from the Morgan Superior Court Nos. 55D03-1712-SC-1304,
55D03-1811-SC-1183. The Honorable Terry E. Iacoli, Magistrate
Appellant Pro Se Andrew Patrick Anderson, Indiana
Attorney for Appellee Glen E. Koch II Martinsville, Indiana
In 2016, Andrew Patrick ("Patrick") obtained tax
deeds to three unimproved lots in Morgan County (the
"Property"). A neighborhood association-Painted
Hills Association, Inc. (the "Association")-later
filed two small-claims actions against Patrick. The
Association sought to collect unpaid dues for 2017 and 2018,
attempting to enforce restrictive covenants that were
recorded prior to the tax sale. The trial court held a
consolidated hearing on the claims, and ultimately entered
judgment in favor of the Association. Patrick filed a motion
to correct error, which the trial court denied. Patrick now
brings a pro se appeal. The dispositive issue is
whether the restrictive covenants survived the tax
"We generally review a trial court's ruling on a
motion to correct error for an abuse of discretion."
Santelli v. Rahmatullah, 993 N.E.2d 167, 173 (Ind.
2013). An abuse of discretion occurs if a ruling is clearly
against the logic and effect of the facts and circumstances
or if the trial court erred on a matter of law. Id.
at 175. Here, the motion to correct error related to the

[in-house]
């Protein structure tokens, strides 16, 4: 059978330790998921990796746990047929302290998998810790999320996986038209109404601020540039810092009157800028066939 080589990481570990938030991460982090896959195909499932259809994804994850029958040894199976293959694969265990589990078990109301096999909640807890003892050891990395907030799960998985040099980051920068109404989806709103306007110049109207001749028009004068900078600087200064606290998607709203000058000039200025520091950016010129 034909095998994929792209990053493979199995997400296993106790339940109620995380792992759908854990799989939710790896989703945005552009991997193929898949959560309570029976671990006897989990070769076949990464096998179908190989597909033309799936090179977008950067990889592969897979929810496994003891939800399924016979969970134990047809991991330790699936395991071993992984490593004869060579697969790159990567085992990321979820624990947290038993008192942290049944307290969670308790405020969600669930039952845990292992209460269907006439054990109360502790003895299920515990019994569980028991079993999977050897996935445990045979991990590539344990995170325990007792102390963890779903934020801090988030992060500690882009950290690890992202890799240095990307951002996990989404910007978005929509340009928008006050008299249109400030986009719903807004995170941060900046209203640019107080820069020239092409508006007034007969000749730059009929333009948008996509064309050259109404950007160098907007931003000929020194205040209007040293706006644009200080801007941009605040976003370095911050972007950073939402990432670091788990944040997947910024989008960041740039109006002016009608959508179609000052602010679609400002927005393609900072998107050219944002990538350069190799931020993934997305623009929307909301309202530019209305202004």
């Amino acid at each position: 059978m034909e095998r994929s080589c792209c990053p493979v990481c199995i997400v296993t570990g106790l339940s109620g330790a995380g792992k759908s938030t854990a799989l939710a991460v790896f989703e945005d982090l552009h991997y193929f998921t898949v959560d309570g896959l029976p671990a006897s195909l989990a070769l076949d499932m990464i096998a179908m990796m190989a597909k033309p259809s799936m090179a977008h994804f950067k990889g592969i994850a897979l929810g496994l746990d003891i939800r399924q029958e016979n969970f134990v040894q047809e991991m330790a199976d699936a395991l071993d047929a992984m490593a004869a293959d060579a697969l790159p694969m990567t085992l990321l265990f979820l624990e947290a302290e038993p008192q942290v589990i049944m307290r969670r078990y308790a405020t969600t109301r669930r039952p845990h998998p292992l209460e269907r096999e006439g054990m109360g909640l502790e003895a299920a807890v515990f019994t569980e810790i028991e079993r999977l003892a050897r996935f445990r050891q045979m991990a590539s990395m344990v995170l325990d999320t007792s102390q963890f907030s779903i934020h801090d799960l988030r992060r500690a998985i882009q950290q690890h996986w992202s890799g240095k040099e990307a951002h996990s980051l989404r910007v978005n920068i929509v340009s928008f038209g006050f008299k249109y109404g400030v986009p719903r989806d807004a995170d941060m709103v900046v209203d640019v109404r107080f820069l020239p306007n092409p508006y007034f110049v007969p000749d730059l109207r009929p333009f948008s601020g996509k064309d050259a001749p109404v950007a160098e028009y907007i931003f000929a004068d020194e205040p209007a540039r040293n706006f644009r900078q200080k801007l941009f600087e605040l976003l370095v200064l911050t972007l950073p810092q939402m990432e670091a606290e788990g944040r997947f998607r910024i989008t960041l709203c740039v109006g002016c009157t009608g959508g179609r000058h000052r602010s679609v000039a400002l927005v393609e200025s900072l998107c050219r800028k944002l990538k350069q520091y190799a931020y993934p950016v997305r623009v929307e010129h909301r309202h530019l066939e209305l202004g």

judgment in favor of the Association. In support of that
judgment, the court entered sua sponte findings and
conclusions, which control the issues they cover-with a
general-judgment standard applicable to any other issue.
See Ind. Trial Rule 52. We "shall not set aside
the findings or judgment unless clearly erroneous," and
must give "due regard . . . to the opportunity of the
trial court to judge the credibility of the witnesses."
T.R. 52(A). In conducting our review, we look to whether the
evidence supports the findings and the findings support the
judgment. See State v. Int'l Bus. Machs. Corp.,
51 N.E.3d 150, 158 (Ind. 2016). Moreover, although we defer
to findings of fact, we "do not defer to conclusions of
"The meaning of a statute is a question of law [that] is
subject to de novo review." ESPN, Inc. v.
Univ. of Notre Dame Police Dep't, 62 N.E.3d 1192,
1195 (Ind. 2016). "If a statute is unambiguous, we may
not interpret it, but must give the statute its clear and
plain meaning. If a statute is ambiguous, however, we must
ascertain the legislature's intent and interpret the
statute so as to effectuate that intent." Elmer
Buchta Trucking, Inc. v. Stanley, 744 N.E.2d 939, 942
(Ind. 2001) (cleaned up). "[A] statute is ambiguous when
it allows more than one reasonable interpretation."
Day v. State, 57 N.E.3d 809, 813 (Ind. 2016).
Patrick does not dispute that, prior to the tax sale, the
Property was subject to recorded restrictive covenants that
the Association could enforce. The dispute is about the effect
of the tax sale. As to the instant tax deeds, the parties
agree that the following statute applies-but they proffer
A tax deed executed under this chapter vests in the grantee
an estate in fee simple absolute, free and clear of all liens
and encumbrances created or suffered before or after the tax
sale except those liens granted priority under federal law
and the lien of the state or a political subdivision for
taxes and special assessments which accrue subsequent to the
sale and which are ...